SuMo’s answer to not having horde battles is called the SOS mechanic. This mechanic is triggered when a player brings the opposing wild Pokémon’s health past half. When this happens, the Pokémon may call for help and, if it succeeds, a second Pokémon may appear. This may or may not trigger depending on the game’s RNG. The player can use a variety of ways to increase the chance of the Pokémon calling for help, but cannot increase the chance of a second Pokémon appearing. This is a drastically less dependable way of EV training than ORAS horde battling. The SOS mechanic is time consuming, clunky, and makes this trainer want to give up entirely. This mechanic is a severe handicap to players who want to get competitive in the new gen.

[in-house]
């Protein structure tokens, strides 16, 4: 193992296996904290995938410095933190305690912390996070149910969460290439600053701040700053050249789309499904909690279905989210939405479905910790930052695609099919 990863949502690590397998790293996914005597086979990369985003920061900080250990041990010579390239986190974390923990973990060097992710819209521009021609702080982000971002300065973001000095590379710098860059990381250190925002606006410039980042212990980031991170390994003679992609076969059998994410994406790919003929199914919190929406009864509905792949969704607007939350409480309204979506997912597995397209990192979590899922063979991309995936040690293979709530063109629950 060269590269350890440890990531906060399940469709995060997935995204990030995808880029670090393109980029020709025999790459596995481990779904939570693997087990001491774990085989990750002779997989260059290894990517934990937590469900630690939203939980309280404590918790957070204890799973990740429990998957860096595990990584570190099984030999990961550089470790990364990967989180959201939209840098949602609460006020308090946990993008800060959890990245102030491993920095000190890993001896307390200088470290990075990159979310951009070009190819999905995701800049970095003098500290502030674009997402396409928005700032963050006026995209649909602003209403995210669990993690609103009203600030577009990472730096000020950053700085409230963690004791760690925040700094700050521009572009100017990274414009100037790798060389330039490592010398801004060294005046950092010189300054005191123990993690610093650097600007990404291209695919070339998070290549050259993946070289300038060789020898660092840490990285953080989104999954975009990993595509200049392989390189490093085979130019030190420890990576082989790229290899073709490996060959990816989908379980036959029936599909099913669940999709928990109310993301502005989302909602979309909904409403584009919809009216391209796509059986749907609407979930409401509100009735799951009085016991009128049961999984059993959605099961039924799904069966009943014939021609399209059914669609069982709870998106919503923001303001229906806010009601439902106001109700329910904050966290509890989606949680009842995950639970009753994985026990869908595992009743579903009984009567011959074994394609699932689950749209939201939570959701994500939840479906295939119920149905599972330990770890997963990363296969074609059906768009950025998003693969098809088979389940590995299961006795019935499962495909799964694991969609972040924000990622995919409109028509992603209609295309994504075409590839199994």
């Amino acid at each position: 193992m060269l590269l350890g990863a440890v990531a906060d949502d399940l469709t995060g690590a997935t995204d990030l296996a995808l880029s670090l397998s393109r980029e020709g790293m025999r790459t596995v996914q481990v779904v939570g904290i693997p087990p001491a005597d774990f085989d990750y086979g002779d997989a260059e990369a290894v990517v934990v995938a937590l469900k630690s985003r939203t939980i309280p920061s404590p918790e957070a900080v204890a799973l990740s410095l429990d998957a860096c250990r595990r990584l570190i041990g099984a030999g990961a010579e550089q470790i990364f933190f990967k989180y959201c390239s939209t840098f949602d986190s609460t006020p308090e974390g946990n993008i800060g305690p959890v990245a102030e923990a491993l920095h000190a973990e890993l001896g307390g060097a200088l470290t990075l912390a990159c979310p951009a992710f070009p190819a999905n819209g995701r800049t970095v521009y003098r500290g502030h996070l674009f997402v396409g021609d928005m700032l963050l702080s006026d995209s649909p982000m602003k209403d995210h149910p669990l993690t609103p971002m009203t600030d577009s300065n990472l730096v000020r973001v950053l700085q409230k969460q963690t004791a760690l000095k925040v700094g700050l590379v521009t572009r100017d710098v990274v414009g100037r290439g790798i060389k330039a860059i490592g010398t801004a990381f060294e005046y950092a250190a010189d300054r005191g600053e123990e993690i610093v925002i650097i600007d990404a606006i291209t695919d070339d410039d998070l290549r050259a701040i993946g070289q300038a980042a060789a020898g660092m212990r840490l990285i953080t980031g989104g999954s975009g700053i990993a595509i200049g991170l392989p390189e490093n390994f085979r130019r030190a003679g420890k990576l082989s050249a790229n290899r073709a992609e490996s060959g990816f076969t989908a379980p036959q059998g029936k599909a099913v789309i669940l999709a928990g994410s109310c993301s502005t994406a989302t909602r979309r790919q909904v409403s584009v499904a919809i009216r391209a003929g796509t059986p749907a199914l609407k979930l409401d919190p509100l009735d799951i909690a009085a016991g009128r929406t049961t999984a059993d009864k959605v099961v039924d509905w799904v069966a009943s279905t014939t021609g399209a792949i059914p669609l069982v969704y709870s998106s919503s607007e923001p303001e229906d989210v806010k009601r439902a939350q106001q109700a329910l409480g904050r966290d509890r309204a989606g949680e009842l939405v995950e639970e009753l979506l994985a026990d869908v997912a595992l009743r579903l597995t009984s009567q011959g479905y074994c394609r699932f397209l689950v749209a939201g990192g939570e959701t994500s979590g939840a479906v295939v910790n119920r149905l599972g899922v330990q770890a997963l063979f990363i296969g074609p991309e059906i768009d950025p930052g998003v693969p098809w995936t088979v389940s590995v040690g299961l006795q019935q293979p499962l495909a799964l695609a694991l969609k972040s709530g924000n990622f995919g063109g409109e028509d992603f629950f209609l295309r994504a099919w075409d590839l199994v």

Now that I have thrown SuMo through the grinder, I’d  still point out that there’s a lot that this game has to offer. It boasts some of the most well designed Pokémon I have seen in years, ranging from the simplistic, but deadly, Bewear to the technical and intense Toxapex; It has some of the cleanest graphics and prettiest environments the 3DS has to offer; It’s a game that can be enjoyed by every age. SuMo also offers some of the absolute BEST post-game missions and quests, from catching the Ultra Beasts to hunting down some of the rarer Pokémon. For the first time, in a very long time, I care about every single pocket monster I catch and train. Sun & Moon gives each Pokémon a loving personality, as well as little quirks in battles that resonate with how well the player has taken care of their Pokémon. As someone who has played the series for over a decade now, I can say that while SuMo’s innovation causes some problems for my personal enjoyment, it is a well made and well coveted title in Nintendo’s library. In general, I would give SuMo a strong 8/10. The world is pretty, the Pokémon are very well designed, and the story rivals some of the better Pokémon series games. I would definitely recommend picking this one up for newbies and Pokémon veterans alike.